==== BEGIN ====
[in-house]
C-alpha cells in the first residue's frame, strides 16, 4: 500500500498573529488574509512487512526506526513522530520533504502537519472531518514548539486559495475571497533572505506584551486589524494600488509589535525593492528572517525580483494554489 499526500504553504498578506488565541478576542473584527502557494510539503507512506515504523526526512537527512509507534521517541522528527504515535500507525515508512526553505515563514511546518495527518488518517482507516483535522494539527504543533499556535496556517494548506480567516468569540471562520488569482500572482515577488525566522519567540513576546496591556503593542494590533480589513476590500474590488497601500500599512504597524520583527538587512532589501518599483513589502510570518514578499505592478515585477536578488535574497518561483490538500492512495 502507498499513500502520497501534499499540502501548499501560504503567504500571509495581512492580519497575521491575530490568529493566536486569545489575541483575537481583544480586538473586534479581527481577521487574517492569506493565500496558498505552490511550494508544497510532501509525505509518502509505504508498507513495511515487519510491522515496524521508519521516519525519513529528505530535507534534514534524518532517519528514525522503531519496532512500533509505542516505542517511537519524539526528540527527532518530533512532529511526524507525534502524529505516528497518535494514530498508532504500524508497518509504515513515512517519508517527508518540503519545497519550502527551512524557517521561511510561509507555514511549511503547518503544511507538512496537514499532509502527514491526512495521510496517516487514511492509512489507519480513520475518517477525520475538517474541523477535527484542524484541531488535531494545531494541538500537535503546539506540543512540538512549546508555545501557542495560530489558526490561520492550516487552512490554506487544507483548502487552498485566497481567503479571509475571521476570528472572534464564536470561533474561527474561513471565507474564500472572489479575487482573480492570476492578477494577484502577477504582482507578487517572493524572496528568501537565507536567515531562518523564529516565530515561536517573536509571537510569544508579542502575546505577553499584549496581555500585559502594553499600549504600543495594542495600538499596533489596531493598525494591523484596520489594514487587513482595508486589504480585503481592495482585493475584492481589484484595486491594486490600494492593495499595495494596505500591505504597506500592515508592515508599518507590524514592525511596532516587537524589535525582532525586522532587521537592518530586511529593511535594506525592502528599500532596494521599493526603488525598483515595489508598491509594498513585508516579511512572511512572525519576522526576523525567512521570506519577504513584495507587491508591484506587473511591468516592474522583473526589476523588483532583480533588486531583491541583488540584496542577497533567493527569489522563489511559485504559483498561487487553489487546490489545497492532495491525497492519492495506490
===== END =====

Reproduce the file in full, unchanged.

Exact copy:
[in-house]
C-alpha cells in the first residue's frame, strides 16, 4: 500500500498573529488574509512487512526506526513522530520533504502537519472531518514548539486559495475571497533572505506584551486589524494600488509589535525593492528572517525580483494554489 499526500504553504498578506488565541478576542473584527502557494510539503507512506515504523526526512537527512509507534521517541522528527504515535500507525515508512526553505515563514511546518495527518488518517482507516483535522494539527504543533499556535496556517494548506480567516468569540471562520488569482500572482515577488525566522519567540513576546496591556503593542494590533480589513476590500474590488497601500500599512504597524520583527538587512532589501518599483513589502510570518514578499505592478515585477536578488535574497518561483490538500492512495 502507498499513500502520497501534499499540502501548499501560504503567504500571509495581512492580519497575521491575530490568529493566536486569545489575541483575537481583544480586538473586534479581527481577521487574517492569506493565500496558498505552490511550494508544497510532501509525505509518502509505504508498507513495511515487519510491522515496524521508519521516519525519513529528505530535507534534514534524518532517519528514525522503531519496532512500533509505542516505542517511537519524539526528540527527532518530533512532529511526524507525534502524529505516528497518535494514530498508532504500524508497518509504515513515512517519508517527508518540503519545497519550502527551512524557517521561511510561509507555514511549511503547518503544511507538512496537514499532509502527514491526512495521510496517516487514511492509512489507519480513520475518517477525520475538517474541523477535527484542524484541531488535531494545531494541538500537535503546539506540543512540538512549546508555545501557542495560530489558526490561520492550516487552512490554506487544507483548502487552498485566497481567503479571509475571521476570528472572534464564536470561533474561527474561513471565507474564500472572489479575487482573480492570476492578477494577484502577477504582482507578487517572493524572496528568501537565507536567515531562518523564529516565530515561536517573536509571537510569544508579542502575546505577553499584549496581555500585559502594553499600549504600543495594542495600538499596533489596531493598525494591523484596520489594514487587513482595508486589504480585503481592495482585493475584492481589484484595486491594486490600494492593495499595495494596505500591505504597506500592515508592515508599518507590524514592525511596532516587537524589535525582532525586522532587521537592518530586511529593511535594506525592502528599500532596494521599493526603488525598483515595489508598491509594498513585508516579511512572511512572525519576522526576523525567512521570506519577504513584495507587491508591484506587473511591468516592474522583473526589476523588483532583480533588486531583491541583488540584496542577497533567493527569489522563489511559485504559483498561487487553489487546490489545497492532495491525497492519492495506490